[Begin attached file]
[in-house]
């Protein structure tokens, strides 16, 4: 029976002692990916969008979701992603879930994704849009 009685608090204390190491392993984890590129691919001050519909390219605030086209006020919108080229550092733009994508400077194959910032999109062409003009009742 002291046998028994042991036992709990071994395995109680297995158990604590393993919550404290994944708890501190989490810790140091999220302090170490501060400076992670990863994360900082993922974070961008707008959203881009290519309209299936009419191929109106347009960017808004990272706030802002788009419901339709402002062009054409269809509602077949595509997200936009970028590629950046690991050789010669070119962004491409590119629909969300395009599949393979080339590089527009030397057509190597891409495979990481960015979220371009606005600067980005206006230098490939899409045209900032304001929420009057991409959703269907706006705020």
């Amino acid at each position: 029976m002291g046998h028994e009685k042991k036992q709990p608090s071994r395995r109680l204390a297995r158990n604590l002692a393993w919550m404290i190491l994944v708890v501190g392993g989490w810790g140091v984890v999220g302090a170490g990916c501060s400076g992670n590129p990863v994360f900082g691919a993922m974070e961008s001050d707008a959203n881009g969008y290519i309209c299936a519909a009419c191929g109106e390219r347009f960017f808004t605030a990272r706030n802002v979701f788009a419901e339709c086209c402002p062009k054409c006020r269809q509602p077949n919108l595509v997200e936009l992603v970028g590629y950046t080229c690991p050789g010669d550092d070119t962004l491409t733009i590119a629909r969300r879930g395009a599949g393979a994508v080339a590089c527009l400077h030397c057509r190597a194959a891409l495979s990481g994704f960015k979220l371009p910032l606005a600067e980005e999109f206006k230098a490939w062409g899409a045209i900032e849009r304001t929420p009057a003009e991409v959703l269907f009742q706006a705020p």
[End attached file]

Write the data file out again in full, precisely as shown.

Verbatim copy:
[in-house]
């Protein structure tokens, strides 16, 4: 029976002692990916969008979701992603879930994704849009 009685608090204390190491392993984890590129691919001050519909390219605030086209006020919108080229550092733009994508400077194959910032999109062409003009009742 002291046998028994042991036992709990071994395995109680297995158990604590393993919550404290994944708890501190989490810790140091999220302090170490501060400076992670990863994360900082993922974070961008707008959203881009290519309209299936009419191929109106347009960017808004990272706030802002788009419901339709402002062009054409269809509602077949595509997200936009970028590629950046690991050789010669070119962004491409590119629909969300395009599949393979080339590089527009030397057509190597891409495979990481960015979220371009606005600067980005206006230098490939899409045209900032304001929420009057991409959703269907706006705020």
């Amino acid at each position: 029976m002291g046998h028994e009685k042991k036992q709990p608090s071994r395995r109680l204390a297995r158990n604590l002692a393993w919550m404290i190491l994944v708890v501190g392993g989490w810790g140091v984890v999220g302090a170490g990916c501060s400076g992670n590129p990863v994360f900082g691919a993922m974070e961008s001050d707008a959203n881009g969008y290519i309209c299936a519909a009419c191929g109106e390219r347009f960017f808004t605030a990272r706030n802002v979701f788009a419901e339709c086209c402002p062009k054409c006020r269809q509602p077949n919108l595509v997200e936009l992603v970028g590629y950046t080229c690991p050789g010669d550092d070119t962004l491409t733009i590119a629909r969300r879930g395009a599949g393979a994508v080339a590089c527009l400077h030397c057509r190597a194959a891409l495979s990481g994704f960015k979220l371009p910032l606005a600067e980005e999109f206006k230098a490939w062409g899409a045209i900032e849009r304001t929420p009057a003009e991409v959703l269907f009742q706006a705020p």